Opinion

Bob Mitchell: Cassville’s new County Farm in 1906

Wednesday, December 9, 2020

Under the heading “A Handsome New Home” covering Social Welfare Reform and Resistance in Rural Missouri, the Missouri Historical Review in its October edition includes Barry County as among the first in the state to establish a “poorhouse.”

The tracing of Almshouses in early Missouri has Barry County as among the first 10 in the state to provide facilities for those needing “Poor Houses, or County Farms.”

In the 1906 era, conditions found the state, especially rural areas, coming out of the Civil War, reconstruction and dire economic situations that resulted in a class of individuals know as “paupers,” which at the time was about as low as one might rank socially.

Citizenship was denied

Once a person’s debts reached the stage of becoming a pauper, they could not vote, nor could they own property, and they were denied running for public office until their debits were satisfied.

Ideally, in one of the earliest Almshouses to be inspected, in the northern part of the state, conditions were noted that residents “could walk among the wild flowers, trees, rocks and hills to enjoy the fresh air outdoors.”

At this particular one, fresh milk, butter, eggs and flour were offered on a special market.

Facility was open to all

It was commonly realized that when the newly constructed Almshouses came to the state, they were to be open to all regardless of class, age or condition, under one roof.

During this same time period, the state was creating institutions to handle specific problems in health and society.

A symbol of progress

In 1906, Barry County’s new poorhouse, which was at the same location as the second facility, was hailed as a symbol of progress the entire community could take pride in.

The second structure of brick and stone was built in 1923 when the first suffered damage from a fire.

Barry countians “touted” their new “modern facility” in Cassville, built 114 years ago, being especially a modern facility with running water, central heat and electric lights.”

Some statistics of the time: county population 25,532; population 10 years after construction, 23,473; Almshouse population 10, the same number 10 years later.

In our modern times

The facility was operating probably full blast in the years of my group’s youth, serving a certain sector of people who needed assistance economically or at times, with mental or health problems.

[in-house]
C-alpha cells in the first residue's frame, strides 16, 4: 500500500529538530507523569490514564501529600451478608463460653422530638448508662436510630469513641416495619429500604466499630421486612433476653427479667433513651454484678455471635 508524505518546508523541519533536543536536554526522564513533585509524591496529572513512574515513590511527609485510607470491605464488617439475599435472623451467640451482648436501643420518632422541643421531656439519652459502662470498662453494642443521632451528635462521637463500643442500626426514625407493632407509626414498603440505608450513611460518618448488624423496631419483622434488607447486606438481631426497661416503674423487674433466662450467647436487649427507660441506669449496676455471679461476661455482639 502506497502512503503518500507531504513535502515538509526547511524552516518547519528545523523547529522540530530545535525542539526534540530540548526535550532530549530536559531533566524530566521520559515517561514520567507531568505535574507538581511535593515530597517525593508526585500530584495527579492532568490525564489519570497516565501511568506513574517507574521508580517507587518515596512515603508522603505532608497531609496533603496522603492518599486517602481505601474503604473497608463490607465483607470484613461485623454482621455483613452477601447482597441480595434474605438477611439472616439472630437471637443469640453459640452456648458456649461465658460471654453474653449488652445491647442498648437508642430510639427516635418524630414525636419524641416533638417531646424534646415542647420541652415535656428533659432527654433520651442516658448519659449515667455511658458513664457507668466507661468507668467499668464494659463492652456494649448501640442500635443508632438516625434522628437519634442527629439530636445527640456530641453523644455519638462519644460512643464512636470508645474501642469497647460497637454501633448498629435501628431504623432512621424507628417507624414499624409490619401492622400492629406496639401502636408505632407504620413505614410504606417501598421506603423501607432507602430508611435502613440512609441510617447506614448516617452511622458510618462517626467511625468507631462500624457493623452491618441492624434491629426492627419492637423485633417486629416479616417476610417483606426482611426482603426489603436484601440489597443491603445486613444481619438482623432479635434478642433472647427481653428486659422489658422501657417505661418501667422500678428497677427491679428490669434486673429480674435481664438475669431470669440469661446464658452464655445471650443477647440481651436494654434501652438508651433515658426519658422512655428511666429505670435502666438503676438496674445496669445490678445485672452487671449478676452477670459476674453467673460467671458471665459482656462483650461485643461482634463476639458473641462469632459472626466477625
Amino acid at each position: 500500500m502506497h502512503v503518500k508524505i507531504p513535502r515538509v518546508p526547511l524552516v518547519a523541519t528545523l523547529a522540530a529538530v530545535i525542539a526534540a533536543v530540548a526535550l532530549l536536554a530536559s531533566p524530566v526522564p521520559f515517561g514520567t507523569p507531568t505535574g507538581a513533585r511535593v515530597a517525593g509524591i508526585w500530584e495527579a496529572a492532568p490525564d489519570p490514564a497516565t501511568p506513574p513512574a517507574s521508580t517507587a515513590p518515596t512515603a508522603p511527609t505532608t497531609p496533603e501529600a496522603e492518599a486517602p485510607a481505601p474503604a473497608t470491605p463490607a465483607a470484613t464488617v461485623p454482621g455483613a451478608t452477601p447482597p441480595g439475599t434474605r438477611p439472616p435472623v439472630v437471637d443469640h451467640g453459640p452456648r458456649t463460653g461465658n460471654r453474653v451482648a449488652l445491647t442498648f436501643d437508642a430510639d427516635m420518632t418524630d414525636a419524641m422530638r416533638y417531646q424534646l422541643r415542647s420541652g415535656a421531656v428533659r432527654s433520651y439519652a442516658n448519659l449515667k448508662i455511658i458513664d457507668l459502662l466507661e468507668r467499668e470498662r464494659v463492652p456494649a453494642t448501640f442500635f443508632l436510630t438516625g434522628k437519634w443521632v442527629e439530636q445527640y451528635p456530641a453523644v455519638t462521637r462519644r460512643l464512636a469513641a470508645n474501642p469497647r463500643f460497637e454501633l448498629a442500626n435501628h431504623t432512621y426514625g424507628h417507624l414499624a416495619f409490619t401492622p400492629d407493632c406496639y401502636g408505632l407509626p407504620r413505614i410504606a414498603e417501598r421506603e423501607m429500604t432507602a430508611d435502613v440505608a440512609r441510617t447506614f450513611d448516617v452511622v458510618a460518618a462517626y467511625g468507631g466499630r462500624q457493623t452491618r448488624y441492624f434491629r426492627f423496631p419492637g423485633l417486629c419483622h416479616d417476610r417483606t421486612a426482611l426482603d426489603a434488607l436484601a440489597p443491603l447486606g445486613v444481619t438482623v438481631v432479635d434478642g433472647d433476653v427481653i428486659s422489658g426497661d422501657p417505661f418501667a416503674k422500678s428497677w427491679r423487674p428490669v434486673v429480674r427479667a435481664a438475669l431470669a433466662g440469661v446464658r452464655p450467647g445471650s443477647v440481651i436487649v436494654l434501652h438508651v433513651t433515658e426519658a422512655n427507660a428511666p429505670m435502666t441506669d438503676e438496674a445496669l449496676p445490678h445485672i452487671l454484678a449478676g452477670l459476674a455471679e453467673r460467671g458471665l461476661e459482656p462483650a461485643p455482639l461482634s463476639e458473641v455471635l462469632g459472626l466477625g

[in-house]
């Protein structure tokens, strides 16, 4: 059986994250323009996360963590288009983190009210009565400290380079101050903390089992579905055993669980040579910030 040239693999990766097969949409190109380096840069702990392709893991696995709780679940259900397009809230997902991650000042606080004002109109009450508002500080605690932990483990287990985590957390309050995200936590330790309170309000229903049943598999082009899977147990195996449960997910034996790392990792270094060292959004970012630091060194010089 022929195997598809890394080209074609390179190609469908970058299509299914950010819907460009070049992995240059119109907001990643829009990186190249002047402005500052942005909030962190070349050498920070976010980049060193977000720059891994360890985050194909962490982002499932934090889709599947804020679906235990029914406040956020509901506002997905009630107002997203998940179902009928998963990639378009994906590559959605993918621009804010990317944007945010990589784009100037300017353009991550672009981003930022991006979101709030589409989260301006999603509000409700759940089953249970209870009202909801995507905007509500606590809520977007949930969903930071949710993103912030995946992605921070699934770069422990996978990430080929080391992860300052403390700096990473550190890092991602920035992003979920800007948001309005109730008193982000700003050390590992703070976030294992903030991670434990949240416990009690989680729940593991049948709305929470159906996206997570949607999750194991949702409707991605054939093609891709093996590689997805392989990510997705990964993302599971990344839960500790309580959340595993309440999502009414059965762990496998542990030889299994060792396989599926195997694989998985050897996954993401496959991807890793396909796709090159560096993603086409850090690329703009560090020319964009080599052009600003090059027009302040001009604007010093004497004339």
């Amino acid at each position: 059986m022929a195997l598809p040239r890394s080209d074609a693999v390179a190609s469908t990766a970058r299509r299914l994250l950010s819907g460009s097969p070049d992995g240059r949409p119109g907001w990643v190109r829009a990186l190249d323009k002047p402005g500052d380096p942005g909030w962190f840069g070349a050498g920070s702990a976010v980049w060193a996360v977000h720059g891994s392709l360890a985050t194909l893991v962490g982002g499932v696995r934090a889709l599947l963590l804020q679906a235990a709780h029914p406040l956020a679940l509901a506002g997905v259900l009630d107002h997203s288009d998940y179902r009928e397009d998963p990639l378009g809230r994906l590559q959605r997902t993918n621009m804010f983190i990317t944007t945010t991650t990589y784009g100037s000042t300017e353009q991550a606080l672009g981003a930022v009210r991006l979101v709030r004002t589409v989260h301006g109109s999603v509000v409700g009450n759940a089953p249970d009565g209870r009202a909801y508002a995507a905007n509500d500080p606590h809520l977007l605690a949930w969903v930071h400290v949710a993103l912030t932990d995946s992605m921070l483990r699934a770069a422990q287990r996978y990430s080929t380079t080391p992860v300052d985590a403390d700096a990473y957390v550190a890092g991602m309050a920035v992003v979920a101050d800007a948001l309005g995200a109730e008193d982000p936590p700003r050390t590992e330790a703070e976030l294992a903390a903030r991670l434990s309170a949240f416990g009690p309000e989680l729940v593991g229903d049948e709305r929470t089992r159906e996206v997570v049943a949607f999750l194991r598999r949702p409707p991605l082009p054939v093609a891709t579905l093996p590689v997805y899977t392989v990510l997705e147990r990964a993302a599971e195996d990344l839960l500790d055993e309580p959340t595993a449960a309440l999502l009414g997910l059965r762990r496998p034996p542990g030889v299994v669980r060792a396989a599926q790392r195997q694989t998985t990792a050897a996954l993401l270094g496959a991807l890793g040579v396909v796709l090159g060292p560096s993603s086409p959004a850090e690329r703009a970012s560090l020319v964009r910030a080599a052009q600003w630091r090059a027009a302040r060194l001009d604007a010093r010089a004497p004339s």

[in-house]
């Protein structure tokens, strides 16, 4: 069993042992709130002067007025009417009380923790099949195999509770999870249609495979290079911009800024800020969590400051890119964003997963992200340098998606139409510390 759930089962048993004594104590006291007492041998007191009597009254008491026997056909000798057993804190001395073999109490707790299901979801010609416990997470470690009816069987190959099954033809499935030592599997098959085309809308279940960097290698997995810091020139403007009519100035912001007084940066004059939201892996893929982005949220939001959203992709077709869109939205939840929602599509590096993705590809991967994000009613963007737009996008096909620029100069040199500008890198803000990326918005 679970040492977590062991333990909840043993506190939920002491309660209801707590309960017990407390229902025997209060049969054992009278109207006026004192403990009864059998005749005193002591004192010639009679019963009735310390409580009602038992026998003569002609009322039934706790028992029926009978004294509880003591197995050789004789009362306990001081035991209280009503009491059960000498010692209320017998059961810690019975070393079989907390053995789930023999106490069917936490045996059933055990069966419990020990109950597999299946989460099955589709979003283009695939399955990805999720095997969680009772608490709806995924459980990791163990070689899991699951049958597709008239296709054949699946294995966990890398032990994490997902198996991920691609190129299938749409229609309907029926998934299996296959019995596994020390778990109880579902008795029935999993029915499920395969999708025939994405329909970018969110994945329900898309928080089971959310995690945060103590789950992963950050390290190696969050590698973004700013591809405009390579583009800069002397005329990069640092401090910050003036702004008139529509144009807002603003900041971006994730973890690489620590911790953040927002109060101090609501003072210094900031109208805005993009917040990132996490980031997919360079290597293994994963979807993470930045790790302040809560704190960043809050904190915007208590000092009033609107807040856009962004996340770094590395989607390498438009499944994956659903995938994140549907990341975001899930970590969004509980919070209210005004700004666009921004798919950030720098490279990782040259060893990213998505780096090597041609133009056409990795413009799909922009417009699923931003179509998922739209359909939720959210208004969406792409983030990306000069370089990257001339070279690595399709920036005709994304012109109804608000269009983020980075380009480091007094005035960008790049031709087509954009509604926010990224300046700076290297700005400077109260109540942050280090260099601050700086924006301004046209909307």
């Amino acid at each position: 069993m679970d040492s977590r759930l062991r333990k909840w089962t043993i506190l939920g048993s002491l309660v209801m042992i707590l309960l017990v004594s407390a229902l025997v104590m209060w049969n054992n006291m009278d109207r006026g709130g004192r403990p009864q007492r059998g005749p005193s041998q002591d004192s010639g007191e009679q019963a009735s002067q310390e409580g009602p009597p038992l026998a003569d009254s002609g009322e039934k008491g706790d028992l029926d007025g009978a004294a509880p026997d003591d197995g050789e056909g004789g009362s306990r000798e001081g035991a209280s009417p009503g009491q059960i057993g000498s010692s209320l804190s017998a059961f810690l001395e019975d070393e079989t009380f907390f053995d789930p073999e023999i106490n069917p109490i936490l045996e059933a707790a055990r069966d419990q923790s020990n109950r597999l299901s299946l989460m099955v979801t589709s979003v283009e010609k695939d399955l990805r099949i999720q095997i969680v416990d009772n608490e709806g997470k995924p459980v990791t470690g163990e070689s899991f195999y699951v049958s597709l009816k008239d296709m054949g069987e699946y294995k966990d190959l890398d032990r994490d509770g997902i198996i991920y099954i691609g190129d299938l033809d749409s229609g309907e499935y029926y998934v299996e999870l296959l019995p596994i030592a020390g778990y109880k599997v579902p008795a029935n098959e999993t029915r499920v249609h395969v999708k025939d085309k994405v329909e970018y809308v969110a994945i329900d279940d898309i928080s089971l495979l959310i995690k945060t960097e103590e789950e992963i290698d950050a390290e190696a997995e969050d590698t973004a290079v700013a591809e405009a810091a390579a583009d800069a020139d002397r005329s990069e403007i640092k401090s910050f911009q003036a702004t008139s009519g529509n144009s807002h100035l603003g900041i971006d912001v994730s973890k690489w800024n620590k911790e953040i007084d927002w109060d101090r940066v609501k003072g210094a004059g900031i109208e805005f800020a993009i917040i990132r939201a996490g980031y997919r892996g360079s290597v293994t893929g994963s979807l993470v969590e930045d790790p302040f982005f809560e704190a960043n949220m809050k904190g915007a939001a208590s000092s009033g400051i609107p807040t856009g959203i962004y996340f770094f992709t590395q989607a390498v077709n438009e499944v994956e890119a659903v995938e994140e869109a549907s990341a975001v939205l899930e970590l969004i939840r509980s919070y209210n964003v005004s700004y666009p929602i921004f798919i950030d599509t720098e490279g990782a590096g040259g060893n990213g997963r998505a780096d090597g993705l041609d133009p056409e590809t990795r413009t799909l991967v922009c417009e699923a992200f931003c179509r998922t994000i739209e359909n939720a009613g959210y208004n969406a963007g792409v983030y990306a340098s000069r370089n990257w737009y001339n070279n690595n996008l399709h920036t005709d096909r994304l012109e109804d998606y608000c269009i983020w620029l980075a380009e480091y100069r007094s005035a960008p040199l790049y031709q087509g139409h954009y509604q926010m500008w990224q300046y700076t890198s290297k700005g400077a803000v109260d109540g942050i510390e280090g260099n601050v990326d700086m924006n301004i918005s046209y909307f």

Part of the facility’s land to the south was later purchased by the Cassville city government for the Industrial Development Commission projects. Some of these locations are now home to local business firms in what is called Cassville West.

Private ownership to the south of 11th Street is dedicated for the most part to small industrial partners of the Community.

The two-story structure stayed under Barry County court supervision for a number of years before Les Chapman purchased all the property and later constructed a one-story wing that is currently a rehabilitation facility owned by a private firm.

Missouri Historical Reviews’ article included a photo of the two-story structure courtesy the Barry County Museum.

Good quail hunting memories

I have no idea of who was in charge in the early 1940s, but it was a fact that there was an ideal plot of Lespedeza on the property that extended clear to the Barber property to the north.

In those days, Truman Thompson was elementary principal in Cassville, and he permitted three of us boys to bring our quail hunting guns to school, naturally leaving them in his office while in class.

At the same time, we would tie my pointer, Sport, in John Haddock’s yard, leave him some water and wait for the school day closing bell.

After school hunting

Sometimes we’d be dismissed a little early, which cost us some quail, but we’d head to the vicinity of the County Farm and begin our hunt over the complete area. The Lespedeza was all the birds needed, and they were always around.

The other two boys in the hunt were Charles Truhitte and Glennon Horner. Both out of the picture after careers in J. C. Penny management in Springfield and Tulsa, Okla., and in medicine in Missouri and Arkansas.

We were always courteous to the landowners of the area, frequently sharing the result of the hunt with the County Farm and others.

16 more days until Christmas

Just a couple of reminders, there are 16 more days until Christmas. This year shopping for gifts is probably happening closer to home. Remember those sales taxes you pay on every purchase comes back from Missouri to local community sources for the services each of us enjoy.

Lastly, don’t overlook the practices science and medical people have recommended for staying safe during the pandemic.

Bob Mitchell is the former editor and publisher of the Cassville Democrat. He is a 2017 inductee to both the Missouri Press Association Hall of Fame and Missouri Southern State University’s Regional Media Hall of Fame.